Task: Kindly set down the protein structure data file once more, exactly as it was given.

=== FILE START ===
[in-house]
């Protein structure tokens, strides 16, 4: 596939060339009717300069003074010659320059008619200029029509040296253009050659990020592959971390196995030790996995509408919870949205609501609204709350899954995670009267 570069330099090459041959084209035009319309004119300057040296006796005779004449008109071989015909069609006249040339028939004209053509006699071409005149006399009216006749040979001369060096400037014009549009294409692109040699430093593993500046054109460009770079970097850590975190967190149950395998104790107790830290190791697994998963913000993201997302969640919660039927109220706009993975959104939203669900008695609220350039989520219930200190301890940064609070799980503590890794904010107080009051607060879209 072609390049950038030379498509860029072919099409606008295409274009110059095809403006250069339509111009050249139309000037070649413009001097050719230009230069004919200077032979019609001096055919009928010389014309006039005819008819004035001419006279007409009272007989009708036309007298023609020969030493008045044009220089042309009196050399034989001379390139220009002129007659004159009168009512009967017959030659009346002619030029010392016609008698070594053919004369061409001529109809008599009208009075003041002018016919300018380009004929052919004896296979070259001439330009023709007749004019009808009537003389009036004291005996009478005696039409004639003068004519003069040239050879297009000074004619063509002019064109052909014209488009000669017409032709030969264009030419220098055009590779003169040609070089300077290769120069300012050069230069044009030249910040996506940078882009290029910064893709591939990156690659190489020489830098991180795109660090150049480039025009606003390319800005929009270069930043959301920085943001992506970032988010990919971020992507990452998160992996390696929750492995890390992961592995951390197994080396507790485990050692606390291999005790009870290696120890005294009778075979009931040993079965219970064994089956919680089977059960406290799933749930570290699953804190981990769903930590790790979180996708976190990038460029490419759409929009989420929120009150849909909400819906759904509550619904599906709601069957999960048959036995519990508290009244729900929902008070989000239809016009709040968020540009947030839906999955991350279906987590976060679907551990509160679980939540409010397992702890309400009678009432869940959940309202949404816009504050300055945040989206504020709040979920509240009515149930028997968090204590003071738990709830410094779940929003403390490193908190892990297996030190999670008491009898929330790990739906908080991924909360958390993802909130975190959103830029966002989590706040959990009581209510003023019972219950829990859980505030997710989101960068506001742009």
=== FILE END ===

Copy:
[in-house]
């Protein structure tokens, strides 16, 4: 596939060339009717300069003074010659320059008619200029029509040296253009050659990020592959971390196995030790996995509408919870949205609501609204709350899954995670009267 570069330099090459041959084209035009319309004119300057040296006796005779004449008109071989015909069609006249040339028939004209053509006699071409005149006399009216006749040979001369060096400037014009549009294409692109040699430093593993500046054109460009770079970097850590975190967190149950395998104790107790830290190791697994998963913000993201997302969640919660039927109220706009993975959104939203669900008695609220350039989520219930200190301890940064609070799980503590890794904010107080009051607060879209 072609390049950038030379498509860029072919099409606008295409274009110059095809403006250069339509111009050249139309000037070649413009001097050719230009230069004919200077032979019609001096055919009928010389014309006039005819008819004035001419006279007409009272007989009708036309007298023609020969030493008045044009220089042309009196050399034989001379390139220009002129007659004159009168009512009967017959030659009346002619030029010392016609008698070594053919004369061409001529109809008599009208009075003041002018016919300018380009004929052919004896296979070259001439330009023709007749004019009808009537003389009036004291005996009478005696039409004639003068004519003069040239050879297009000074004619063509002019064109052909014209488009000669017409032709030969264009030419220098055009590779003169040609070089300077290769120069300012050069230069044009030249910040996506940078882009290029910064893709591939990156690659190489020489830098991180795109660090150049480039025009606003390319800005929009270069930043959301920085943001992506970032988010990919971020992507990452998160992996390696929750492995890390992961592995951390197994080396507790485990050692606390291999005790009870290696120890005294009778075979009931040993079965219970064994089956919680089977059960406290799933749930570290699953804190981990769903930590790790979180996708976190990038460029490419759409929009989420929120009150849909909400819906759904509550619904599906709601069957999960048959036995519990508290009244729900929902008070989000239809016009709040968020540009947030839906999955991350279906987590976060679907551990509160679980939540409010397992702890309400009678009432869940959940309202949404816009504050300055945040989206504020709040979920509240009515149930028997968090204590003071738990709830410094779940929003403390490193908190892990297996030190999670008491009898929330790990739906908080991924909360958390993802909130975190959103830029966002989590706040959990009581209510003023019972219950829990859980505030997710989101960068506001742009």